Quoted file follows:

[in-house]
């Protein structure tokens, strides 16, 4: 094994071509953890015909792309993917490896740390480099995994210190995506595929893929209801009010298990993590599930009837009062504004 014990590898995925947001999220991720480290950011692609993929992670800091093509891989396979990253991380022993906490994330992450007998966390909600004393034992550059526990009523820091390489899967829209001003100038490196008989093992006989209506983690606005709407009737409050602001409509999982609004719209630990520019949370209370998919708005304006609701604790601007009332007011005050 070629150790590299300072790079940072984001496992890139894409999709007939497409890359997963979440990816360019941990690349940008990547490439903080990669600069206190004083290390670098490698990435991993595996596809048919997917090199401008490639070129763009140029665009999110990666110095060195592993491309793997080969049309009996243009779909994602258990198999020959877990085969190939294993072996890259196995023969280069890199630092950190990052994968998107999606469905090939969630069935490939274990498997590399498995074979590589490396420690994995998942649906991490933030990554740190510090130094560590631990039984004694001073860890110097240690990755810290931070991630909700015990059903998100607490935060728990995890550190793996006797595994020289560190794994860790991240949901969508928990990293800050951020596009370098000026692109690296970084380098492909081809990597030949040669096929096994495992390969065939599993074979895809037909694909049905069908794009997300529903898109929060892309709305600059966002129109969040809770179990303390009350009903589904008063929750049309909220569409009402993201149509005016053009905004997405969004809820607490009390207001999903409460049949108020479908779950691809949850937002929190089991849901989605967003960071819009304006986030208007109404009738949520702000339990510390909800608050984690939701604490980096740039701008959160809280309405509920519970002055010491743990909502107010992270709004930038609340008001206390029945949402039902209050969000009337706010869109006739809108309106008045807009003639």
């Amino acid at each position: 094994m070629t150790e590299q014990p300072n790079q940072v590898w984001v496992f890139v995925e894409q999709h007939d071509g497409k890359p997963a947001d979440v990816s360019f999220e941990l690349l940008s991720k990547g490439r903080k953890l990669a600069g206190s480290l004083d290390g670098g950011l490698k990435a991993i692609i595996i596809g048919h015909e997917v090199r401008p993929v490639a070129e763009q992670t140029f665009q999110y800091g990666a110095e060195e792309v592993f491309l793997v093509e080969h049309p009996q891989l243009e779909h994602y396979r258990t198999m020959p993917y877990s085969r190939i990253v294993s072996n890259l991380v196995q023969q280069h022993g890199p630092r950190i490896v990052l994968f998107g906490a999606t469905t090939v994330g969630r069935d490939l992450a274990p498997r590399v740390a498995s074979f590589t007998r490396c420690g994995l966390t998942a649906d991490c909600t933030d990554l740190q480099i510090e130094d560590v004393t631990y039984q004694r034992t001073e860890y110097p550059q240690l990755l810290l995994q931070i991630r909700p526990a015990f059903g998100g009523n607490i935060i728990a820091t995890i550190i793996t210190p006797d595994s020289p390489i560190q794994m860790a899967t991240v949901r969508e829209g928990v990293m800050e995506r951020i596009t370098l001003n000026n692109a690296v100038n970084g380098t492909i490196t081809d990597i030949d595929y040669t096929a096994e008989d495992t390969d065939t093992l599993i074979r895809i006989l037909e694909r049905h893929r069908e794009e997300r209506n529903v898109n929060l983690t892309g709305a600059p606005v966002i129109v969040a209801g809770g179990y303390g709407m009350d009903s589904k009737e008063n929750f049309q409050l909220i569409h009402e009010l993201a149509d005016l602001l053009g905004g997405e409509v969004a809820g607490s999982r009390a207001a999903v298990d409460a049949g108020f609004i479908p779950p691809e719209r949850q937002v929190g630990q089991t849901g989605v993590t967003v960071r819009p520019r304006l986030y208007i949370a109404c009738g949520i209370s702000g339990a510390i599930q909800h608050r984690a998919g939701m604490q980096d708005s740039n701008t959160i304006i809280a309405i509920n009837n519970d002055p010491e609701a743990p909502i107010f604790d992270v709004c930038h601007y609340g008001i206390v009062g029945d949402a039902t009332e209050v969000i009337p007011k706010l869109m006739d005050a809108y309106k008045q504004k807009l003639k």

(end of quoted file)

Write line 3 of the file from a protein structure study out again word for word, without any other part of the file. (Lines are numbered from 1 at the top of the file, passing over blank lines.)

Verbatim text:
């Amino acid at each position: 094994m070629t150790e590299q014990p300072n790079q940072v590898w984001v496992f890139v995925e894409q999709h007939d071509g497409k890359p997963a947001d979440v990816s360019f999220e941990l690349l940008s991720k990547g490439r903080k953890l990669a600069g206190s480290l004083d290390g670098g950011l490698k990435a991993i692609i595996i596809g048919h015909e997917v090199r401008p993929v490639a070129e763009q992670t140029f665009q999110y800091g990666a110095e060195e792309v592993f491309l793997v093509e080969h049309p009996q891989l243009e779909h994602y396979r258990t198999m020959p993917y877990s085969r190939i990253v294993s072996n890259l991380v196995q023969q280069h022993g890199p630092r950190i490896v990052l994968f998107g906490a999606t469905t090939v994330g969630r069935d490939l992450a274990p498997r590399v740390a498995s074979f590589t007998r490396c420690g994995l966390t998942a649906d991490c909600t933030d990554l740190q480099i510090e130094d560590v004393t631990y039984q004694r034992t001073e860890y110097p550059q240690l990755l810290l995994q931070i991630r909700p526990a015990f059903g998100g009523n607490i935060i728990a820091t995890i550190i793996t210190p006797d595994s020289p390489i560190q794994m860790a899967t991240v949901r969508e829209g928990v990293m800050e995506r951020i596009t370098l001003n000026n692109a690296v100038n970084g380098t492909i490196t081809d990597i030949d595929y040669t096929a096994e008989d495992t390969d065939t093992l599993i074979r895809i006989l037909e694909r049905h893929r069908e794009e997300r209506n529903v898109n929060l983690t892309g709305a600059p606005v966002i129109v969040a209801g809770g179990y303390g709407m009350d009903s589904k009737e008063n929750f049309q409050l909220i569409h009402e009010l993201a149509d005016l602001l053009g905004g997405e409509v969004a809820g607490s999982r009390a207001a999903v298990d409460a049949g108020f609004i479908p779950p691809e719209r949850q937002v929190g630990q089991t849901g989605v993590t967003v960071r819009p520019r304006l986030y208007i949370a109404c009738g949520i209370s702000g339990a510390i599930q909800h608050r984690a998919g939701m604490q980096d708005s740039n701008t959160i304006i809280a309405i509920n009837n519970d002055p010491e609701a743990p909502i107010f604790d992270v709004c930038h601007y609340g008001i206390v009062g029945d949402a039902t009332e209050v969000i009337p007011k706010l869109m006739d005050a809108y309106k008045q504004k807009l003639k």